Of course, during the course of the novel, the “strange things” which will inspire Catherine Morland’s real passion and curiosity are the Gothic horrors she believes have been perpetrated by General Tilney against his late wife – fanciful horrors which I claim are actually representative of the true Gothic horror of the scourge of death in childbirth ignored by all the powers that were in England. Austen is winking in those last two sentences that Catherine will “fairly search out” the causes of that scourge at a modern day Farleigh Hungerford, and the reference “a baronet’ is another clue, because it turns out that at Farleigh Hungerford there was a baronet whom Jane Austen would have known about, because he was connected biologically both to the Bluebeard Walter, Lord Hungerford, and also to Jane Austen herself!
In 2010, Derrick Leigh wrote the following in Janeites: "Jane Austen's great grandparents on the Leigh side were Theophilus Leigh and Mary Brydges. Their daughter Mary Leigh married the 4th BARONET, Sir HUNGERFORD Hoskyns in 1720." I pointed out at my 2010 AGM presentation that one of the several personal connections of NA’s death-in-childbirth theme was to that same Mary Leigh (nee Brydges)----the wife of Theophilus, and great grandmother of JA herself---who died in childbirth after bearing her twelfth child! And Bluebeard, Walter, Lord Hungerford, had a descendant, Jane Law, who was the mother of the same Sir Hungerford Hoskyns, 4th bart., who married Mary Leigh, as Derrick stated, above –so you see that there was indeed a “baronet”, who provides a key clue to Jane Austen’s deeper theme!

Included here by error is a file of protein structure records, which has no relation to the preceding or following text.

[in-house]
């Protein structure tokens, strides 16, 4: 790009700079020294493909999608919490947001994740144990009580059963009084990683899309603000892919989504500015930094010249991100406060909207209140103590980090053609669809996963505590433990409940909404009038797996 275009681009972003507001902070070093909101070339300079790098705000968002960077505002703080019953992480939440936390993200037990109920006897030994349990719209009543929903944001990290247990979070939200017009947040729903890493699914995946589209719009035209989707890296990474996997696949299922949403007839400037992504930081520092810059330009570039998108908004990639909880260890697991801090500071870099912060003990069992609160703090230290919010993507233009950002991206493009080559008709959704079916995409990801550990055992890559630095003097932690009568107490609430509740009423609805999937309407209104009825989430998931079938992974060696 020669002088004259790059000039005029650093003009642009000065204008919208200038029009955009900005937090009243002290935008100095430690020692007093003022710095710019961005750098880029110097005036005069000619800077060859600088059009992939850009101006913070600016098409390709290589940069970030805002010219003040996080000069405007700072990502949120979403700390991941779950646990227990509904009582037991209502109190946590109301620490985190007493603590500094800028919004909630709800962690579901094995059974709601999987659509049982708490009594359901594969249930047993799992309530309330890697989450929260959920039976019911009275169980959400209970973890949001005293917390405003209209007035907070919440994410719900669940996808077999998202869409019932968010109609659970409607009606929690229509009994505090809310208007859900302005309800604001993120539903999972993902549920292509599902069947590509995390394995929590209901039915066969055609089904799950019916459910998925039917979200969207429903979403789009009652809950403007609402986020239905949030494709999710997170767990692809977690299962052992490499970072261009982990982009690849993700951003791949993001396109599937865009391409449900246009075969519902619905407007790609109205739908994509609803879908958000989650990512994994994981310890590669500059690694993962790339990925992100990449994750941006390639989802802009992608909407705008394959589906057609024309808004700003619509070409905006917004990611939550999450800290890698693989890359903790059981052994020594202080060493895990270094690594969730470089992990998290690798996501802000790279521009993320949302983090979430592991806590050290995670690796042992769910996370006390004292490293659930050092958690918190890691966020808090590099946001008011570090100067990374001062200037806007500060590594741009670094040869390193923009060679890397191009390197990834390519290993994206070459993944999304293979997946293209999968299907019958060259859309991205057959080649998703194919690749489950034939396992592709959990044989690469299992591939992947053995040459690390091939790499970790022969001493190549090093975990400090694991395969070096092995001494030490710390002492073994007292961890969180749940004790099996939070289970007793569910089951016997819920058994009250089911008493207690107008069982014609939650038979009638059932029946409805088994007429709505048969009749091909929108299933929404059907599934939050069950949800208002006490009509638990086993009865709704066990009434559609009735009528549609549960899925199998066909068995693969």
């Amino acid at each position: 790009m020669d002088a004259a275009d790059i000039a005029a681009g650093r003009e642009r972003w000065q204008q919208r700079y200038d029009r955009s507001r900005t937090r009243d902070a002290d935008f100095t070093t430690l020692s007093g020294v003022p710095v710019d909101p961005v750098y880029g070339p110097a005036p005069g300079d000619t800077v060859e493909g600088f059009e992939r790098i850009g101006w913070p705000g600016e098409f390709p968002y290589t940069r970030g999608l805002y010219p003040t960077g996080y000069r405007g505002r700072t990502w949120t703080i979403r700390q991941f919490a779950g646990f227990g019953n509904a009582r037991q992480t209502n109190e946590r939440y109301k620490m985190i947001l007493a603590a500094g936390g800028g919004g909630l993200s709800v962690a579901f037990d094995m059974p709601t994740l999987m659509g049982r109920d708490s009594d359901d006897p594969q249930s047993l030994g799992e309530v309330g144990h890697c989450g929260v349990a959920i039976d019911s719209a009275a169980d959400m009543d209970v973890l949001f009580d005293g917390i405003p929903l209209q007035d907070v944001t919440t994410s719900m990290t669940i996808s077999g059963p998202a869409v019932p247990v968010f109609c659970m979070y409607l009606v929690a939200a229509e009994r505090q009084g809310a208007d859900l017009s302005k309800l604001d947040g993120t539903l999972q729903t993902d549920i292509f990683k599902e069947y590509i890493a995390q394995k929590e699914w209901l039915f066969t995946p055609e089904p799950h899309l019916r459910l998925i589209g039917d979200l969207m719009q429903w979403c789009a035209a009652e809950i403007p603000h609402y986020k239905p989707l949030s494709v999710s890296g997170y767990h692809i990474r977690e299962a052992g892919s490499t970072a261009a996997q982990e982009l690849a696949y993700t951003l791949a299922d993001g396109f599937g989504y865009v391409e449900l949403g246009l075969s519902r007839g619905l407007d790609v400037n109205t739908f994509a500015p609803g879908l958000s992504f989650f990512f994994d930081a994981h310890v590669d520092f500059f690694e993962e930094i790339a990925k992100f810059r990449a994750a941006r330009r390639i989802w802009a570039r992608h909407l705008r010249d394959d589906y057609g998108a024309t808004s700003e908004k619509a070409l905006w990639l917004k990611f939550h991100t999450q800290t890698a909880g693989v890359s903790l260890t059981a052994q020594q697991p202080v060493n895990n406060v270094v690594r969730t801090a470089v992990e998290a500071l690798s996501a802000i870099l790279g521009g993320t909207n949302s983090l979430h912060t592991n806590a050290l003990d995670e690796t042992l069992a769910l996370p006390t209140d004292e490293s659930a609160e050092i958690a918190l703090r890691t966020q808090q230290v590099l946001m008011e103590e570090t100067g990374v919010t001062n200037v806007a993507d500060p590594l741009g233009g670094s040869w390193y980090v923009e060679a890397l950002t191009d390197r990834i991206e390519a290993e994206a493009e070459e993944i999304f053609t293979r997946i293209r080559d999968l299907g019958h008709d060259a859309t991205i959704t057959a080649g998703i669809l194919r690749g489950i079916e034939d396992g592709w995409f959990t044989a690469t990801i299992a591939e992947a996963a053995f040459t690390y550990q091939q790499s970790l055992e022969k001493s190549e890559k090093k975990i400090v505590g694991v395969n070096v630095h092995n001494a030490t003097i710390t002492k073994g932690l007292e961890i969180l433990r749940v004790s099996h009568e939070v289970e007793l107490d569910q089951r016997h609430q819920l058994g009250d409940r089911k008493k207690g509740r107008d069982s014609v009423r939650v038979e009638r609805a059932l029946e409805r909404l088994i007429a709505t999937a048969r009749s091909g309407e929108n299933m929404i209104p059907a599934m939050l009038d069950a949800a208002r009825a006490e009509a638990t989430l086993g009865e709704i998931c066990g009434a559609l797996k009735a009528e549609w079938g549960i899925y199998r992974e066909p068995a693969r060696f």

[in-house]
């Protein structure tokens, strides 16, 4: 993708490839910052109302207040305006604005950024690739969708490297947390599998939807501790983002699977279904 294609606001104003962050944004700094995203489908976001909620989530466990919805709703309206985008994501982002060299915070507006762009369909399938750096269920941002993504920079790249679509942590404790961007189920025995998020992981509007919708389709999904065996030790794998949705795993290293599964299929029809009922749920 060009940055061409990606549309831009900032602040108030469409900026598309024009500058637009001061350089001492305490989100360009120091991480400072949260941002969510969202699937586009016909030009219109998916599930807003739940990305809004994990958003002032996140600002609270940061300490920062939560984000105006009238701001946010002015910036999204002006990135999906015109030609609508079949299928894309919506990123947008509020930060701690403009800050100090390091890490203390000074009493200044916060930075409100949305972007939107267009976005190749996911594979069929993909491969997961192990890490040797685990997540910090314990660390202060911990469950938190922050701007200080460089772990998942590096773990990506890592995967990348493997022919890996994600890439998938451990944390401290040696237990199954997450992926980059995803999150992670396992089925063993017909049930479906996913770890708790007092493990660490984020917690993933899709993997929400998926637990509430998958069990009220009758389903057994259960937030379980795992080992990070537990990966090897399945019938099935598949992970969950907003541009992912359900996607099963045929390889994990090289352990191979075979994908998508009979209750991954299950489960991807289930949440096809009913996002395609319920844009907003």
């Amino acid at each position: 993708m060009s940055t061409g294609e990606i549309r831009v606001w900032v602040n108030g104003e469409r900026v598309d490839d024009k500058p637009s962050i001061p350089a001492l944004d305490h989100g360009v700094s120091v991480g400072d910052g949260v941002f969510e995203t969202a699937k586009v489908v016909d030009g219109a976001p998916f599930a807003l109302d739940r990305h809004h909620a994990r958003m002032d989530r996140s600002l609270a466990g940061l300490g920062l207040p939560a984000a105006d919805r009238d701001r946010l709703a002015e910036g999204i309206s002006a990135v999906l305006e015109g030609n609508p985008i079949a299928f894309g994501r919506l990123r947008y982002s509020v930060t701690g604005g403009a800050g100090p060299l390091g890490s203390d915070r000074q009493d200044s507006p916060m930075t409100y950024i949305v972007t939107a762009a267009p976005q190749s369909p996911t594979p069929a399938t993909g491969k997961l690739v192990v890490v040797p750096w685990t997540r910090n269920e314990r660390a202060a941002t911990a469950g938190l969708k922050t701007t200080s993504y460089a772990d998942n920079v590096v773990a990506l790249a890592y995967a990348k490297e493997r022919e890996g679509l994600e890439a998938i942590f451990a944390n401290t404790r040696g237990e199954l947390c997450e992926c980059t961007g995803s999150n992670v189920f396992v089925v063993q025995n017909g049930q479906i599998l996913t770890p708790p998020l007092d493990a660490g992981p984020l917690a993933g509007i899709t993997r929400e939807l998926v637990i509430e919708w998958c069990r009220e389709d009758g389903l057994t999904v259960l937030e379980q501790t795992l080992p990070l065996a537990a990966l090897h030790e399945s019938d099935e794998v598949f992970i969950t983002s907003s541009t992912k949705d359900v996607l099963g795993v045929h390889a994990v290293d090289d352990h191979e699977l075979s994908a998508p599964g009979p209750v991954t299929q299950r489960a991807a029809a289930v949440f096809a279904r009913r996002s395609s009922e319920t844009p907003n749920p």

Now for the next relevant textual quotation:
Chapter 3: “But then you know, madam, muslin always turns to some account or other; Miss Morland will get enough out of it for a handkerchief, or a cap, or a cloak. Muslin can never be said to be wasted. I have heard my sister say so forty times, when she has been extravagant in buying more than she wanted, or careless in CUTTING IT TO PIECES.”
“Bath is a charming place, sir; there are so many good shops here. We are sadly off in the country; not but what we have very good shops in Salisbury, but it is so far to go—eight miles is a long way; Mr. Allen says it is nine, measured nine; but I am sure it cannot be more than eight; and it is such a fag—I come back tired to death. Now, here one can step out of doors and get a thing in five minutes.”
… “I should no more lay it down as a general rule that women write better letters than men, than that they sing better duets, or draw better landscapes. In every power, of which taste is the foundation, excellence is pretty FAIRLY divided between the sexes.”
They were interrupted by Mrs. Allen: “My dear Catherine,” said she, “do take this pin out of my sleeve; I am afraid it has TORN A HOLE already; I shall be quite sorry if it has, for this is a favourite gown, though it cost but nine shillings a yard.”
“That is exactly what I should have guessed it, madam,” said Mr. Tilney, looking at the muslin.
“Do you understand muslins, sir?”
In a nutshell, I suggest to you that the above passage, which all Janeites enjoy for the wit and atypical expertise that Henry Tilney displays, serves a second, darker purpose. If one reads “muslins” (which of course were a staple of women’s clothing in Regency Era England) as a metaphor for women in general, and pregnant wives in particular, there is a very very sharp and bitter irony masked just beneath the witty surface—i.e., the bodies of English wives were literally being cut to pieces, with holes torn, to (literally please their husbands! And there, again, tucked away in this passage, is “FAIRLY divided”, to remind the knowing reader of Farleigh Hungerford, where Walter, Lord Hungerford repeatedly (but thankfully unsuccessfully) attempted to murder his wife.